Players were well-prepared mentally, too. There were weekly film-review sessions when Sorota would gather the boys in front of the projector in the wrestling room, or sometimes in his own living room, to critique the last week’s game. This was fairly advanced for a high school program at the time.
It was quickly apparent that Belichick, Adams, and another teammate, Evan Bonds, shared a particular love of schematics. Adams and Bonds had been friends since they were freshmen, and after that 1970 season, they completed a project together in which they charted all of the team’s tendencies by down and distance. They gave it to Sorota, who was very pleased.
With Belichick on campus, the pair became a trio, diagramming plays at the dinner table and answering teammates’ questions on the field.
Ken Lacey, E, Class of 1971: They clearly were much more into the details of football than most of us were at that time. They were studying film of the games and they were sort of the brain guys behind what was going on there.
Tom Foley, T, Class of 1971: I’d say two or three games into the season they were recommending plays, Ernie Adams was helping out and these guys were staying up pretty late at night working on football plays. They had it in their blood and they loved it.
Lasman: I remember walking across the floor of the gym, you know, I’d be going to run on the track or something, and seeing the three of them huddled around the projector, the film projector, and being very animated by God knows. And I’d just wave.
Walter Haydock, C, Class of 1971: Ernie, from the first day of school, all he would talk about was football. When Belichick arrived senior year, it was almost that if they were in the cafeteria and you saw them at a table, you would not go to that table because you knew exactly what they were talking about, which was football. If you wanted to talk about anything else, you better just go to another table.
The season began on Oct. 3 at home against the Tufts freshmen, the first of three college teams Andover beat that year.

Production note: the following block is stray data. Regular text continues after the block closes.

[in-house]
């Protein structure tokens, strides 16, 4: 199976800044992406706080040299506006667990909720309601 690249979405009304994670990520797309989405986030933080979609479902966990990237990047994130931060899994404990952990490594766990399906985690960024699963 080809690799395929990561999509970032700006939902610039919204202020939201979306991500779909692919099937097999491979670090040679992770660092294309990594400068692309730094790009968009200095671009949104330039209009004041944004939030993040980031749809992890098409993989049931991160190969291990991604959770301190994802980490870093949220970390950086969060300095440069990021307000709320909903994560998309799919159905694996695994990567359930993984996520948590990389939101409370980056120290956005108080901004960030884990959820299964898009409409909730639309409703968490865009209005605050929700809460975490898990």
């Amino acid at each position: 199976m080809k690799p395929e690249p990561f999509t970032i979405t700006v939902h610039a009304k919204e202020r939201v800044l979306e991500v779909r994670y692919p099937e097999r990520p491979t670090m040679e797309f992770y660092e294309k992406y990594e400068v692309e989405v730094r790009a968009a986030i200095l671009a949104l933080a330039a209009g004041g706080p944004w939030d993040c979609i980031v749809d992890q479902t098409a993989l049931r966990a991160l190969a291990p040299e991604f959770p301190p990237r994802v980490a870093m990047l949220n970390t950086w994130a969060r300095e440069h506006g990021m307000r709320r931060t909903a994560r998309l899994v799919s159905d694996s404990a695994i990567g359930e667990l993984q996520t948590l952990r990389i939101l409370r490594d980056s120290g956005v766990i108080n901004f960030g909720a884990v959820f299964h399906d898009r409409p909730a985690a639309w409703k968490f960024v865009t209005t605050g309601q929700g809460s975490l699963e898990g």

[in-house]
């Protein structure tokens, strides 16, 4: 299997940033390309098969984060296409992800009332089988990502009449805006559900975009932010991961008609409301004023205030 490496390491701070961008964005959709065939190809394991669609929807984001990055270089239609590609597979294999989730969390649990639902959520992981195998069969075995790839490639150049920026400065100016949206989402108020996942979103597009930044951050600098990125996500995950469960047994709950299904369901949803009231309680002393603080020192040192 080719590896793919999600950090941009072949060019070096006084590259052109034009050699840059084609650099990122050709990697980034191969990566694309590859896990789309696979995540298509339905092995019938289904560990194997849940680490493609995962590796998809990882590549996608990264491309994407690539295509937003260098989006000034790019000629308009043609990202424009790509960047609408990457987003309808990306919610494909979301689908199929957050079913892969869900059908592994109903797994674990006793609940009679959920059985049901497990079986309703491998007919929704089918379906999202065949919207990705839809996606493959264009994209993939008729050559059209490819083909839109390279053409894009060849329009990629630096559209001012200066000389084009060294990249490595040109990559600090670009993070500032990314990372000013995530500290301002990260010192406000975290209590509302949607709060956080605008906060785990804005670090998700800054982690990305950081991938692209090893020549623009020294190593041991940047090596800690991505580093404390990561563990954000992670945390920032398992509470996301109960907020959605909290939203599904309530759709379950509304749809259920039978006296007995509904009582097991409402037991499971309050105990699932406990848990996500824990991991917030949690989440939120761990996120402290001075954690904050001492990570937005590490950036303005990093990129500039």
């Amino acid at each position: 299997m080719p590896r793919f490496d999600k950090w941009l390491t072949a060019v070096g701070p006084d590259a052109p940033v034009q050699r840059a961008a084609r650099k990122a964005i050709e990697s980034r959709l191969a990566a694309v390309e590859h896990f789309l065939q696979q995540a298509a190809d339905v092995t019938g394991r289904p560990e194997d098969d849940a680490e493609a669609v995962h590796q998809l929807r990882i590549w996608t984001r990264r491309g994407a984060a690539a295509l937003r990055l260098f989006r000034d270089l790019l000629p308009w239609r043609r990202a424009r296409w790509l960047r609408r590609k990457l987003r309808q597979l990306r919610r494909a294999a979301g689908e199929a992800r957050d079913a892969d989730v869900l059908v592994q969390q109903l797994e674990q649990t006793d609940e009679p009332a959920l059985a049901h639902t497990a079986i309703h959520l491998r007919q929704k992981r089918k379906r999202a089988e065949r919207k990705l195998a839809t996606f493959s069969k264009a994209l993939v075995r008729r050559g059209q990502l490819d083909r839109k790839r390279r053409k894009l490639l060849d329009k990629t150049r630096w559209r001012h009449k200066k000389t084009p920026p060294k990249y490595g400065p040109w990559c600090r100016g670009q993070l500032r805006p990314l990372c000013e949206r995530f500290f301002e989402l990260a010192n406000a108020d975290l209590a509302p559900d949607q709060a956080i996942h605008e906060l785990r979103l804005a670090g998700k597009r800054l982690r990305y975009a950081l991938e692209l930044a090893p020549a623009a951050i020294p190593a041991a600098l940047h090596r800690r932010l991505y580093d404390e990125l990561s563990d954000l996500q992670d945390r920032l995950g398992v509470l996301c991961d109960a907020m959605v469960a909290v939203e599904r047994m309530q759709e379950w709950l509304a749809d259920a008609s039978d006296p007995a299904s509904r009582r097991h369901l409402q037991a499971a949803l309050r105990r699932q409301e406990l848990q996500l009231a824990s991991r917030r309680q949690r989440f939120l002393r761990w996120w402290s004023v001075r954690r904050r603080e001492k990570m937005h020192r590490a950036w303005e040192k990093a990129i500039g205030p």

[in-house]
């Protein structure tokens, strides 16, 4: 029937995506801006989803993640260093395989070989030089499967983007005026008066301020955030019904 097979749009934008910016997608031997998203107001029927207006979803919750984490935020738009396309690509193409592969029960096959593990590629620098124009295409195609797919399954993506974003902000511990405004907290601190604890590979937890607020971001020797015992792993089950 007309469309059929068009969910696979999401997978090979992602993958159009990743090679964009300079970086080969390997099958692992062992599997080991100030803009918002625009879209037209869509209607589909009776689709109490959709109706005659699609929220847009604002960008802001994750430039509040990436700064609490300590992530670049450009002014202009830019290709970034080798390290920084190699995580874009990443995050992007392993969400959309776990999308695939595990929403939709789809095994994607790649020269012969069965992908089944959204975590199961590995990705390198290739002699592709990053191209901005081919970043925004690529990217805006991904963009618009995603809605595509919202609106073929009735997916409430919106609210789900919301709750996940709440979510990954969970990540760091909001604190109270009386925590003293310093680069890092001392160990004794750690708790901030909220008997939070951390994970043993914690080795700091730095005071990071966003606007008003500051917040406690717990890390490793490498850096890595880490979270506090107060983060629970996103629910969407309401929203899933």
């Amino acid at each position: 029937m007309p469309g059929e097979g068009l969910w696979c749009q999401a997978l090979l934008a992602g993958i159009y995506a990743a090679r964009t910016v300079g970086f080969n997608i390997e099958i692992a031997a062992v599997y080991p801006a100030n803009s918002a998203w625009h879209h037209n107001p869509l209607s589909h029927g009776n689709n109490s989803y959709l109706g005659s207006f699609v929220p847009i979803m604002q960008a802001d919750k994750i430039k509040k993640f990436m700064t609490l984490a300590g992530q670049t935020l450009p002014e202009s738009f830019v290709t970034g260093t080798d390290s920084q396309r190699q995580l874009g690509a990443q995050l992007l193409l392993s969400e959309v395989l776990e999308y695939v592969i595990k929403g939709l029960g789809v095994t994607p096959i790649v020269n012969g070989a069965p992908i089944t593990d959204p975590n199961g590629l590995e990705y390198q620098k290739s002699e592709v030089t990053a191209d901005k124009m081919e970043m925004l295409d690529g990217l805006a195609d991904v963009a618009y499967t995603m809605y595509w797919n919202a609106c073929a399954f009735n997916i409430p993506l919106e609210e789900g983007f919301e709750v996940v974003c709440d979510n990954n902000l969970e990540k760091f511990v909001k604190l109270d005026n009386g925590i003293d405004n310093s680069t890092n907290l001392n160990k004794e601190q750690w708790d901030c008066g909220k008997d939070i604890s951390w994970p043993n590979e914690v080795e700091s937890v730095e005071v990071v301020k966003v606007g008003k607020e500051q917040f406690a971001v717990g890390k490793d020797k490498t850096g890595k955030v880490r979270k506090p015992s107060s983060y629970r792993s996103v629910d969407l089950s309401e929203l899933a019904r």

Holt immediately lived up to the hype, leading the team to a 26-12 win, punctuated by a 70-yard touchdown pass to halfback Bruce Bruckmann.
He was erratic the next week against the Williams freshmen, throwing three touchdown passes but four interceptions. Andover nearly blew a 21-0 lead but escaped with a 28-22 win. Bump earned Athlete of the Week for his blocked punt, four PATs, and contributions on defense.
The first road game was Oct. 17 at Lawrenceville. It turned out to be the hardest victory of the year.
Lawrenceville’s coach was Ken Keuffel, a former captain for Sorota at Andover and a champion of the single wing offense most programs were no longer using. Belichick, whose prep school choice had come down to Lawrenceville or Andover, had met and been impressed by Keuffel. He ultimately chose Andover on the recommendation of Dick Duden, a star player and coach at Navy who had played for Sorota at Andover. Preparing for the single wing was difficult because Andover saw it only once a year.
Adams: It’s the same problem that people in this [NFL] league had when Tim Tebow started playing in Denver. OK, he’s running a lot of option, you’re not used to seeing the option, and it’s a real issue. I mean, if you practiced against the single wing every day, it’d be a little different. But that’s part of the reason when you get a team that runs a unique offense, it can be a problem.
Belichick: The revival of the “Wildcat” was essentially the rebirth of a version of the single wing . . . When I was in seventh grade, my coach was from Clemson and we ran the single wing offense for a year [on the] Annapolis T-Birds. In retrospect, I am so glad that I was able to play in that offense.